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22nd Apr, 2024

Kevin Dainty
Kevin Dainty
Job Title
Client Relationship Manager

While investment continues apace to fill the nation’s digital skills gaps, the current reality means employers need to take a different approach if they are to fill their vacancies. One strategy could be through studying employee engagement levels. Staff motivation can be increased in various ways, from teambuilding days to financial incentives, but a real connection to an organisation and between its people, can be significantly enhanced through allyship.  

In the tech sector, where much progress needs to be made in diversity and inclusion, allyship can solve many cultural challenges as well as create opportunities for tech-related careers. 

Q: How important is allyship in the tech sector? 

A: It’s no secret that businesses are struggling with digital skills gaps, which is hampering their ability to develop and remain competitive. This scramble to find tech-savvy talent means many companies are missing out on skilled professionals who have been offered higher salaries, while they could instead showcase their commitment to diversity and inclusion. They could be looking to hire people who have been traditionally underrepresented in the sector, including women and people from ethnically diverse communities.  

They could also invest in retraining existing staff who show enthusiasm and aptitude for tech roles. When experienced professionals mentor others, it can make a real difference to the business, not just in terms of filling jobs, but in creating a culture change where employees feel they can develop their careers within the organisation. 

Q: How can tech employers build a culture of strong allyship, and how does it work? 

A: Allyship takes time to establish so should be viewed as a long-term investment. It involves a combination of top-down support with leaders dedicated to the in-house training and upskilling of individuals. Managers should also act as allies in support of team members’ taking on additional tasks to develop their skills. 

Tech careers are fast-paced and require workers who enjoy learning about new developments, identifying where improvements and efficiencies can be made across the business with tech, and keeping abreast of trends. Pairing employees who can naturally form strong working relationships really helps, and the partnership should also be supported by regular feedback and measurable goals. 

Consider setting up employee resource groups for underrepresented communities, where members can network and gain insight from external speakers and advocates to bolster their careers.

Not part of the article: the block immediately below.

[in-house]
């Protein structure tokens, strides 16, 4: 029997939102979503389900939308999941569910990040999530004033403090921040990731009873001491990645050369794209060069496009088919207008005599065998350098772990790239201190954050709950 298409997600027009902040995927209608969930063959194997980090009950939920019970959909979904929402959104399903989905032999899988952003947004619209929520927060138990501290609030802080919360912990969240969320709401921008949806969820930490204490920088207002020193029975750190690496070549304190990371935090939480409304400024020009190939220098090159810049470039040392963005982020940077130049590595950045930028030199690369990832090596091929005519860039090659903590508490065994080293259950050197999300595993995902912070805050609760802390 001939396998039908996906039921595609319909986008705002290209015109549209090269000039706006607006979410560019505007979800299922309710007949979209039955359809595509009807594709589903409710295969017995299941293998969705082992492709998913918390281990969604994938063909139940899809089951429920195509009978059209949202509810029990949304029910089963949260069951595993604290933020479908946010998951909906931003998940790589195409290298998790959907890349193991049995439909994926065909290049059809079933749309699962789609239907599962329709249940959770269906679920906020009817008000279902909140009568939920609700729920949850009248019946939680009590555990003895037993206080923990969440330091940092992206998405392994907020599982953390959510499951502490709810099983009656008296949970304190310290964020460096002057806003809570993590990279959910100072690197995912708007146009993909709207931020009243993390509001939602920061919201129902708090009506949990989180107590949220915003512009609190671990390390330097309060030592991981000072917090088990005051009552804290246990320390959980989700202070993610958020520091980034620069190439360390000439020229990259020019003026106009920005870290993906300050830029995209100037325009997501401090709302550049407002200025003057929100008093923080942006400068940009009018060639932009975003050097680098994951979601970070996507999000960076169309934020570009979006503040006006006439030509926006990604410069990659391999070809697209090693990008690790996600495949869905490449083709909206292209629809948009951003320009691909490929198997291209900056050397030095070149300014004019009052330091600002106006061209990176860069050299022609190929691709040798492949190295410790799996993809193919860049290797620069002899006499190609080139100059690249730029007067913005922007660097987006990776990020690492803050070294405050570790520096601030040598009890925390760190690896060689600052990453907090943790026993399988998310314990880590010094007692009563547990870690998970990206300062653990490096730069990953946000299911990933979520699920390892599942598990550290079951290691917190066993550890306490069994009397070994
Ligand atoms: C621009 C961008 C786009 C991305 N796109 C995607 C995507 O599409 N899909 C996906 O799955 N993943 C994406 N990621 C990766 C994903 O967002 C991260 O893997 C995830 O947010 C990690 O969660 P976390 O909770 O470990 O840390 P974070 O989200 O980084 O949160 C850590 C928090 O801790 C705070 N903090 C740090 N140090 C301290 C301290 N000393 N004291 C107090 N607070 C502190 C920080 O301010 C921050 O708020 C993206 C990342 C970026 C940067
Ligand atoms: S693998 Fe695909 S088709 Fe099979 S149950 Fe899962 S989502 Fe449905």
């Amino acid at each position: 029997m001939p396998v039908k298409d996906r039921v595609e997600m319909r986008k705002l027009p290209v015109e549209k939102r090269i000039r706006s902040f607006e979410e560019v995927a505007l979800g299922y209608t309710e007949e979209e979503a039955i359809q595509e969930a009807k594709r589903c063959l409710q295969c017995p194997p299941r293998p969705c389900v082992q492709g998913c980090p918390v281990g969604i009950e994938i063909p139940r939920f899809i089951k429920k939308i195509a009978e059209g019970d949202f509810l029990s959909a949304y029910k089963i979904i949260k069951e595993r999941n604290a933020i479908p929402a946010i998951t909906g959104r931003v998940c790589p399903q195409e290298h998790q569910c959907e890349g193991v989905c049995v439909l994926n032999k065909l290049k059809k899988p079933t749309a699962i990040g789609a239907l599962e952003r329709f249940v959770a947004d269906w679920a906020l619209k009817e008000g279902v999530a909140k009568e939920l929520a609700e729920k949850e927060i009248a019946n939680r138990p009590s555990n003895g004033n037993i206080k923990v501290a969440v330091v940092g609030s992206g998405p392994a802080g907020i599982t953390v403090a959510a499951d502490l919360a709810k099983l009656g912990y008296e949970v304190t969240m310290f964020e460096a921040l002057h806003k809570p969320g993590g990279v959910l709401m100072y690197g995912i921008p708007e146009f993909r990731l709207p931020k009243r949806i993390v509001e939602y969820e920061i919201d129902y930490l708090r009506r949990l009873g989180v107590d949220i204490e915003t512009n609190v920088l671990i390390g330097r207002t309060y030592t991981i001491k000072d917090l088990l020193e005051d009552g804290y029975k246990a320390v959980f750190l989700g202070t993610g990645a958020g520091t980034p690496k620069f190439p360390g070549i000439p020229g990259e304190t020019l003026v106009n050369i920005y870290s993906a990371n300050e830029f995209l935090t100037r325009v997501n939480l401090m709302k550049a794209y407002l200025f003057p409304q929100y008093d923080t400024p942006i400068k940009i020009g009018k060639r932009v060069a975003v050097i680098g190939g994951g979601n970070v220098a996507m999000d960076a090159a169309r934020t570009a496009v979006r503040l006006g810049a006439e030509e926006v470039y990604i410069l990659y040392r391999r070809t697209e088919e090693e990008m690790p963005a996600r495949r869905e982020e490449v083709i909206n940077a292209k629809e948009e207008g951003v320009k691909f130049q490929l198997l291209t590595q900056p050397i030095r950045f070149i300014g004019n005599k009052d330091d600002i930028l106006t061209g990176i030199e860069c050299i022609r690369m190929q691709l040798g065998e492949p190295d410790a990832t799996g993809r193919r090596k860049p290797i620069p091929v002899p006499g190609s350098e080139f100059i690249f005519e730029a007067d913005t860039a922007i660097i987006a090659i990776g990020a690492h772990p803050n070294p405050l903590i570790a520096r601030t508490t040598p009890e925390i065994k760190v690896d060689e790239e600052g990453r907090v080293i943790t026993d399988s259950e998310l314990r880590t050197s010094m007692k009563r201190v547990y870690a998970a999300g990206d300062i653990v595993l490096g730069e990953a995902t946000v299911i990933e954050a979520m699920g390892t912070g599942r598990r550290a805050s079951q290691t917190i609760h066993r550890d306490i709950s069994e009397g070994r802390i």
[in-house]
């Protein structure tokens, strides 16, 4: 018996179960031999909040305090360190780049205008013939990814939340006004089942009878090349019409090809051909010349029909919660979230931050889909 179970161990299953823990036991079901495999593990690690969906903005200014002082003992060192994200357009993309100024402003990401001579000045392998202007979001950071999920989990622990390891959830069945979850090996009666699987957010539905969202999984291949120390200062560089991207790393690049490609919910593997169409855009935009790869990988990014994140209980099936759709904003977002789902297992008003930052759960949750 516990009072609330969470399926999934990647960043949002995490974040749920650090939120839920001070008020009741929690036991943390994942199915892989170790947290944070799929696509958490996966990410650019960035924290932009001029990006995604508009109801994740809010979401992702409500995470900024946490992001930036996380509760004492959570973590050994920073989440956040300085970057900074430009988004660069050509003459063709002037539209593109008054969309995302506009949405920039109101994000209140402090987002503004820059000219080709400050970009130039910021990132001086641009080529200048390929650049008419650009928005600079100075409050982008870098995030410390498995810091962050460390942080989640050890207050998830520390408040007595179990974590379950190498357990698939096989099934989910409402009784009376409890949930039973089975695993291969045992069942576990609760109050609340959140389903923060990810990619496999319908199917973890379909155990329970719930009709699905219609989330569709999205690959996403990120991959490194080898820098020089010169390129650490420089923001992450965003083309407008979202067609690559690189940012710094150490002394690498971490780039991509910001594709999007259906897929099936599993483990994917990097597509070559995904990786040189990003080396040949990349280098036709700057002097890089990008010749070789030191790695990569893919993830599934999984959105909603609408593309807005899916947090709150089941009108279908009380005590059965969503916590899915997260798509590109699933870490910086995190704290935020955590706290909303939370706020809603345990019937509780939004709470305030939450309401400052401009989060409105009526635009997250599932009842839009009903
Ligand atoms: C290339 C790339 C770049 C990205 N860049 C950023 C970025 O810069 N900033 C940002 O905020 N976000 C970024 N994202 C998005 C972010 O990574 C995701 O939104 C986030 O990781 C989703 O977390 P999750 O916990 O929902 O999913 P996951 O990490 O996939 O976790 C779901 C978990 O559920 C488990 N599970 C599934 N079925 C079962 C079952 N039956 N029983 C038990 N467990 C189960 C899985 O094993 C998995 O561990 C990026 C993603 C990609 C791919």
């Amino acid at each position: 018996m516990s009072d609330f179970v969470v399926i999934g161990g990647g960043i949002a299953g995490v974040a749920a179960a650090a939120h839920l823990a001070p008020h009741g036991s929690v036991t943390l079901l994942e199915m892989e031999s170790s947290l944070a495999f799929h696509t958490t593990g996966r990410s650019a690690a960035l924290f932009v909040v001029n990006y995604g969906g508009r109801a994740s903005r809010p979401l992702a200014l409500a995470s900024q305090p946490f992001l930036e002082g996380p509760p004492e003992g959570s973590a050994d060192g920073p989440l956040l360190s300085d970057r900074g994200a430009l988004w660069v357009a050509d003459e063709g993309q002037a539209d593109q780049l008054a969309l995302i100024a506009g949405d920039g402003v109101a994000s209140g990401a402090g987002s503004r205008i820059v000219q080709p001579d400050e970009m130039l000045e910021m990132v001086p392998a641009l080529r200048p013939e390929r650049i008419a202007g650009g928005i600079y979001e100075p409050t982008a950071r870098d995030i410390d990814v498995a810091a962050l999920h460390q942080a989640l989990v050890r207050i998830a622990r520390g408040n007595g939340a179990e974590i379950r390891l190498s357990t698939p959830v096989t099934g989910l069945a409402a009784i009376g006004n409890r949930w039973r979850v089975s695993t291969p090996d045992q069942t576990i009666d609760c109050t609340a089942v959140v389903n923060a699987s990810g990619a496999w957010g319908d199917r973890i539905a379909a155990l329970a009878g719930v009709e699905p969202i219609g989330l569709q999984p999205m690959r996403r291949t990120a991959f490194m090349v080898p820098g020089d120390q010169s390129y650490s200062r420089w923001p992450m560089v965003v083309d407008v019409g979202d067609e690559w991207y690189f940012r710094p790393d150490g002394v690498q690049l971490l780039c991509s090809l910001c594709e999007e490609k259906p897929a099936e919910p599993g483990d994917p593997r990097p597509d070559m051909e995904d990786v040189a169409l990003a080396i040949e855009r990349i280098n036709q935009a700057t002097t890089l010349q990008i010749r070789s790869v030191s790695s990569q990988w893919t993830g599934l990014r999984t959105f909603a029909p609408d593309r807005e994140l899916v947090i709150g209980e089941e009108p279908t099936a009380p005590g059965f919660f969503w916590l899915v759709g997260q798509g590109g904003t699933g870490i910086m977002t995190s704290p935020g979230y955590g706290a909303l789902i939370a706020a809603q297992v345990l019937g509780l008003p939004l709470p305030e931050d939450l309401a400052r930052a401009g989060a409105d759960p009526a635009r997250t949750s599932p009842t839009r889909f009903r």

It can also help to cement your allyship plans by promoting it in your job adverts and on your website and social channels. It’s a great benefit so should be shouted about – especially by those who are involved. Encouraging people to spread the word on their own channels and through your employee ambassadors, can be hugely beneficial for business.  

We set up the Reed Women in Technology Mentoring Programme, which has been very successful. We partnered with mentoring and coaching platform Guider to give everyone access to the career development they deserve. Guider's platform connects those looking to learn and grow with the most relevant people who are ready to offer their time to help. Built with effective mentoring at its core, the platform guides users through their mentoring relationships, tracking progress, goals, and feedback.  

We offer employers rolling enrolments to our mentoring programme, with ongoing support for a 12-month initial period – most mentors and mentees build such a rapport that they meet once a month and continue to meet for longer than the first year.  

Q: What types of professionals make good allies? How should allyships be formed? 

A: Anyone can be an ally, but the title is not something that can be self-proclaimed, rather something recognised by the individual or group on the receiving end of the partnership. It is easy, while having good intentions, to slip into ‘white knighting’, ‘mansplaining’ or other forms of negatively received behaviour. To train yourself out of these habits, if you think you/the ally are prone, is to remember that the focus should be on the individual – their experiences, how they like to learn, and what they want out of the allyship.  

It's a privilege to be asked to be an ally – and speaks volumes for the professional reputation of those selected for the role, usually by HR or senior leadership. But it’s important to be realistic about the partnership, what the ally can offer in terms of time and skills, and measurable outcomes.  

Personality clashes happen sometimes, so it helps to have trial periods where both parties have time to settle into the partnership and work through any teething problems.  

From our women in tech programme, we’ve heard time and again from mentees how useful it has been to have that solidarity – someone in their corner giving them a professional and personal boost, and a new perspective on navigating an industry that can seem challenging at times. 

Q: What forms of allyship work best – does it always have to be about practical support? 

A: We’ve often found that practical and emotional support go hand in hand.